Community-based education and the formation of ethnic identity: Case study in a Chinese American community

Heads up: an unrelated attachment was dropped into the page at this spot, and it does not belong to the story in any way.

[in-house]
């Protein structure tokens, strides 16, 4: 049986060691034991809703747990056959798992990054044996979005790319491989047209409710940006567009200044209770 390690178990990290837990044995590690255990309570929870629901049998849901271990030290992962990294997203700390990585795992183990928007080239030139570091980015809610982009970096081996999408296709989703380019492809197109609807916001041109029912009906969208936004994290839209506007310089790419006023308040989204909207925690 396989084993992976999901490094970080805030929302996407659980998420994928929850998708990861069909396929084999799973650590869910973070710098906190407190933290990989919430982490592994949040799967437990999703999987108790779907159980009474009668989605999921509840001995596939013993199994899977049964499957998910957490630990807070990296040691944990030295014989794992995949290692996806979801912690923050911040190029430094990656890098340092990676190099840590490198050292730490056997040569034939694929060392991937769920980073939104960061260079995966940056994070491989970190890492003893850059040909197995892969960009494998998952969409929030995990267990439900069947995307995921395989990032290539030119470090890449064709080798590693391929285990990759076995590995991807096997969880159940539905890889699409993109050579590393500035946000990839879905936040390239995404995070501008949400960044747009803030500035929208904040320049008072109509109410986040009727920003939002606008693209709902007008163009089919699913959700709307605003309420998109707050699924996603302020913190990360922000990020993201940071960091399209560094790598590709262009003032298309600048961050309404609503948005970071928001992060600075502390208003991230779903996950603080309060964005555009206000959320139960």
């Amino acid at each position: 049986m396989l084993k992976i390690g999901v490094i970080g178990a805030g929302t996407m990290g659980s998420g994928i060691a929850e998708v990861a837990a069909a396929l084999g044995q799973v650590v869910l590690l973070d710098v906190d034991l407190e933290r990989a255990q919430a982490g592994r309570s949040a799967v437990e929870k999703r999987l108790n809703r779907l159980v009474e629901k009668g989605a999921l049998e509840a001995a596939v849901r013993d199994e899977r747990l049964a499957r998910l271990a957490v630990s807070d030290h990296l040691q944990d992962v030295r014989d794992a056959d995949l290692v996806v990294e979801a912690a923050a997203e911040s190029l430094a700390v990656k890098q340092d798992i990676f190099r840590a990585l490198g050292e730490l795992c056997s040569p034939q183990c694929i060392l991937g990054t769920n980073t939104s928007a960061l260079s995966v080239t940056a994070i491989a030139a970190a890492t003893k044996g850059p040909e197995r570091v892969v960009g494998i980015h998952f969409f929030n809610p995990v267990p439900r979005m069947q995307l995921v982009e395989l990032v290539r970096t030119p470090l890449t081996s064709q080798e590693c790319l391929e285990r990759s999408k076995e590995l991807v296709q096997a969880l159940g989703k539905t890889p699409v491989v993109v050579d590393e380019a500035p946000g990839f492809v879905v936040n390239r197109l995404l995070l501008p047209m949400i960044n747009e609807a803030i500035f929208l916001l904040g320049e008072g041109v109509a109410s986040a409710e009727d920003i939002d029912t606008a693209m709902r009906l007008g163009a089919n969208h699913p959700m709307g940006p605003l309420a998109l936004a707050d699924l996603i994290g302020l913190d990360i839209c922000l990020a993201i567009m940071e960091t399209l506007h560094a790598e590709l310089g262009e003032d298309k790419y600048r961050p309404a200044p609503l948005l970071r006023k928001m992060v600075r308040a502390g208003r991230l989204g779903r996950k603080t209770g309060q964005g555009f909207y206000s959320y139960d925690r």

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Using qualitative research methods, the dissertation closely examines the daily living experiences in a suburban Chinese American community and explores how the community-based ethnic education, including the heritage language educational programs and other community-based cultural activities, affect the ethnic identity formation of the youth in the community. My investigation draws on three theoretic approaches, namely, theory of Diaspora identity, theory of class ethos and habitus, and method of compositional analysis. Based on the data, I analyze the rationale, mechanism, and limitation of the community-based ethnic education and ethnic identity production in the community. I argue that there exists a unique ethos in the community as a result of the combined influences of a range of local, national, and transnational social and economic factors. This community ethos leads to the active participation of the local Chinese Americans in community-based ethnic education and the maintenance of a strong ethnic identity in the community. The ways in which the local Chinese Americans produce their ethnic identity in relation to the community-based education are multifold and highly delicate, which involve strategies of exclusion and inclusion and intensive use of imagined common history and cultural symbols. Meanwhile, this production process is characterized by the constant negotiation and resistance of the youth. As a part of Chinese ethnic networks, the community life including the ethnic education is greatly impacted by the circulation of people, materials, and mass media products within the networks. Finally, I stress the limitation of the ethnic identity production within the community. Notwithstanding the active role of the local social agents, the local Chinese American community and ethnic educational institution are highly structured production sites. The power struggles over these contesting sites are constant while multiple national and global forces and their institutional agents try to dominate the local ideological production process. In conclusion, I point out the need to contextualize ethnic community forces in concrete social conditions, and call for further investigations on how various groups both within and outside the United States are positioned and how they are positioning themselves in light of such positioning in the changing global settings.